Oregon’s marijuana legalization: Gateway to unintended consequences

Sen Doug Whitsett

by Sen. Doug Whitsett

According to the Center for Disease Control and Prevention (CDC), deaths from drug overdose have increased 137 percent since 2000.  A total of 47,055 Americans died from drug overdoses in 2014 – about 130 people a day – representing a 6.5 percent increase over the previous year.

During the past ten years, highway fatalities in the United States have fallen more than 25 percent, according to the National Highway Transportation Safety Administration. Even though 2014 was the safest traffic period recorded during the past 40 years, a total of 32,675 Americans lost their lives in crashes, about 90 traffic-related deaths each day.

Incredibly, Americans are about 44 percent more likely to die from a drug overdose than in a traffic crash.

The rate of death from over-dosage of opioids has soared more than 200 percent over the past 15 years. According to CDC Director Tom Frieden, M.D., “the increasing number of deaths from opioid overdose is alarming. The opioid epidemic is devastating American families and communities. To curb these trends and save lives, we must help prevent addiction and provide support and treatment to those who suffer from opioid use disorders.”

Strong evidence detailing how the use of marijuana, alcohol and tobacco serve as thresholds to the use of more addictive and harmful drugs is undeniable. There is no doubt that marijuana serves as an entry-level drug, especially among adolescents.

The Center on Addiction and Substance Abuse at Columbia (CASA) recently released a study showing that children between 12 and 17 years of age who use gateway drugs such as tobacco, alcohol and marijuana are up to 266 times more likely to use cocaine than those who do not use gateway drugs. Former Secretary of Health, Education and Welfare and current CASA President Joseph A Califano, Jr. stated that “this study, the most comprehensive national assessment ever undertaken, reveals a consistent and powerful connection between the use of cigarettes and alcohol and the subsequent use of marijuana, and between the use of cigarettes, alcohol and marijuana and the subsequent use of cocaine and other illicit drugs.”

CASA’s study establishes a clear progression, starting with gateway drugs, and leading to cocaine use. It states that “nearly 90 percent of people who have ever tried cocaine used all three gateway substances first. More than half followed a progression from cigarettes to alcohol, to marijuana and then on to cocaine.”

A recent research paper published in the Journal of American Medical Association Psychiatry describes the increasing prevalence of marijuana use disorder in the United States. The National Institute of Health sponsored a study disclosing that nearly six million Americans, or 2.5 percent of the entire adult population of the United States, suffer from marijuana use disorder.

That study evaluated the use of drugs and alcohol, as well as related psychiatric conditions, among more than 36,000 participants over the age of eighteen during the 12-month period between 2012 and 2013. The research revealed that “past-year and lifetime marijuana use disorders were strongly and consistently associated with other substance use and mental health disorders.”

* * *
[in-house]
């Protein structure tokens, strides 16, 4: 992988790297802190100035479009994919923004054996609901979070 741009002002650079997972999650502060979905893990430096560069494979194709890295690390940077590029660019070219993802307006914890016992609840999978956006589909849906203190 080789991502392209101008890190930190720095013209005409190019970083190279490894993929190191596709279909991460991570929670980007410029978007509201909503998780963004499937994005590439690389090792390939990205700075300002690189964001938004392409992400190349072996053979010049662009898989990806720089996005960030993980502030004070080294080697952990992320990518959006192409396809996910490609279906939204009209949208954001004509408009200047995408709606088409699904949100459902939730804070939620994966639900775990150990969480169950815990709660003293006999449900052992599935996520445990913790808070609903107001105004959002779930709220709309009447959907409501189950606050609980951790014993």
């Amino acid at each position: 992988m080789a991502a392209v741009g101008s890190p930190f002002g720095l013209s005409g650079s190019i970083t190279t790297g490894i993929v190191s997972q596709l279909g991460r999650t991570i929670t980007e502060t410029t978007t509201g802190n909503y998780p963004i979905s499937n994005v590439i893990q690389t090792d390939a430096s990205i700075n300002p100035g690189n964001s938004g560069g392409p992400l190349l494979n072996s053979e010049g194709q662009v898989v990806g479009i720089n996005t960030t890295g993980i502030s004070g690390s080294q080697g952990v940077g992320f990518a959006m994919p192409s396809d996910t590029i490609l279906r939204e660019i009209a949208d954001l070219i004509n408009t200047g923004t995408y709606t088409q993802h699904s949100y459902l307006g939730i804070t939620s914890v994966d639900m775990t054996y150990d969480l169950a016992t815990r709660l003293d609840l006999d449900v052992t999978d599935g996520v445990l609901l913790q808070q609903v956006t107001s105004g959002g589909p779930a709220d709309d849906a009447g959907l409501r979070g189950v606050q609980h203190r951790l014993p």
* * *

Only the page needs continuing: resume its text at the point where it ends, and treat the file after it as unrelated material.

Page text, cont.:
The research shows those who smoke marijuana most heavily, and for the longest periods, are most susceptible to marijuana use disorder. They are strongly and consistently prone to a lifetime of “association with other substance use disorders, effective disorders, anxiety, and personality disorders,” as well as other mental health disease. The researchers found that the risk for onset of the disorder peaks during late adolescence and among people in their early twenties, especially among young males.

The director of the National Institute on Alcohol Abuse and Alcoholism commented that “the new analysis complements previous population-level studies by Dr. Grant’s group that show that marijuana use can lead to harmful consequences for individuals and society.” This study removes any ambiguity regarding how marijuana serves as a gateway, or threshold level, drug.

Marijuana use has already been legalized by the states of Oregon, Colorado, Alaska, Washington and the District of Columbia. According to BallotPedia, ballot proposals to either decriminalize or legalize marijuana have been proposed in 16 additional states this year.

Marijuana remains an illegal controlled substance under federal law. Two synthetic cannabinoids, nabilone and dronabinol, have been approved for use by the Food and Drug Administration.

The U.S. Supreme Court recently considered whether to hear a marijuana-related federal lawsuit filed in 2014 by the states of Nebraska and Oklahoma. The suit asked the courts to overturn a Colorado Amendment adopted by the people in 2012, which legalized the use of recreational marijuana. The lawsuit argues that “the State of Colorado has created a dangerous gap in the federal drug control system” that has caused “irreparable injury” to its two neighboring states.

That case was ultimately dismissed by the Supreme Court on procedural grounds, but not on its merits.

Nevertheless, Oregon is serving as a national leader in the efforts to make the use of both medical and recreational marijuana not only legal, but commonplace. Perhaps more parents and lawmakers should take the time to read these sobering research analyses.

Senator Doug Whitsett is the Republican state senator representing Senate District 28 – Klamath Falls

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